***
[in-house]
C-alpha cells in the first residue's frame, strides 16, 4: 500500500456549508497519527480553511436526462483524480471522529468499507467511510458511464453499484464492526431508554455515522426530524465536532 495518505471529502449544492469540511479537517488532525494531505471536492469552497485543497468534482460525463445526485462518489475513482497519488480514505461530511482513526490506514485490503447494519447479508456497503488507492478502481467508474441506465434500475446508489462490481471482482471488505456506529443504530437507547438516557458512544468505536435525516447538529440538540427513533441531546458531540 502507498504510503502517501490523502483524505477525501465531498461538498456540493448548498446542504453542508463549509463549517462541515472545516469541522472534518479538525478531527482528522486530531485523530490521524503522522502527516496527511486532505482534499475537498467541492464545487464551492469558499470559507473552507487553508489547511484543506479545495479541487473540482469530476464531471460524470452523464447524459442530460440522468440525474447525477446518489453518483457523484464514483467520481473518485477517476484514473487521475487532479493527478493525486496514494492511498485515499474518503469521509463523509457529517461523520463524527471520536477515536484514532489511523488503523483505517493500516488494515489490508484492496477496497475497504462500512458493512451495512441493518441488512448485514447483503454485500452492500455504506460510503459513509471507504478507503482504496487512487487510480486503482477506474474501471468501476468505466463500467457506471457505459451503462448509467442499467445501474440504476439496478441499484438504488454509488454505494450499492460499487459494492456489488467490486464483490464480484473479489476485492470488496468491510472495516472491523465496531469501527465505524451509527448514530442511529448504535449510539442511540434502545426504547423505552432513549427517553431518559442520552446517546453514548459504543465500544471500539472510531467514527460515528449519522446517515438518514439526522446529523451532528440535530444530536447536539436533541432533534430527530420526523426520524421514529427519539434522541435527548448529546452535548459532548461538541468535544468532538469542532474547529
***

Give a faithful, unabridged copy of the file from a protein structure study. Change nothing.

[in-house]
C-alpha cells in the first residue's frame, strides 16, 4: 500500500456549508497519527480553511436526462483524480471522529468499507467511510458511464453499484464492526431508554455515522426530524465536532 495518505471529502449544492469540511479537517488532525494531505471536492469552497485543497468534482460525463445526485462518489475513482497519488480514505461530511482513526490506514485490503447494519447479508456497503488507492478502481467508474441506465434500475446508489462490481471482482471488505456506529443504530437507547438516557458512544468505536435525516447538529440538540427513533441531546458531540 502507498504510503502517501490523502483524505477525501465531498461538498456540493448548498446542504453542508463549509463549517462541515472545516469541522472534518479538525478531527482528522486530531485523530490521524503522522502527516496527511486532505482534499475537498467541492464545487464551492469558499470559507473552507487553508489547511484543506479545495479541487473540482469530476464531471460524470452523464447524459442530460440522468440525474447525477446518489453518483457523484464514483467520481473518485477517476484514473487521475487532479493527478493525486496514494492511498485515499474518503469521509463523509457529517461523520463524527471520536477515536484514532489511523488503523483505517493500516488494515489490508484492496477496497475497504462500512458493512451495512441493518441488512448485514447483503454485500452492500455504506460510503459513509471507504478507503482504496487512487487510480486503482477506474474501471468501476468505466463500467457506471457505459451503462448509467442499467445501474440504476439496478441499484438504488454509488454505494450499492460499487459494492456489488467490486464483490464480484473479489476485492470488496468491510472495516472491523465496531469501527465505524451509527448514530442511529448504535449510539442511540434502545426504547423505552432513549427517553431518559442520552446517546453514548459504543465500544471500539472510531467514527460515528449519522446517515438518514439526522446529523451532528440535530444530536447536539436533541432533534430527530420526523426520524421514529427519539434522541435527548448529546452535548459532548461538541468535544468532538469542532474547529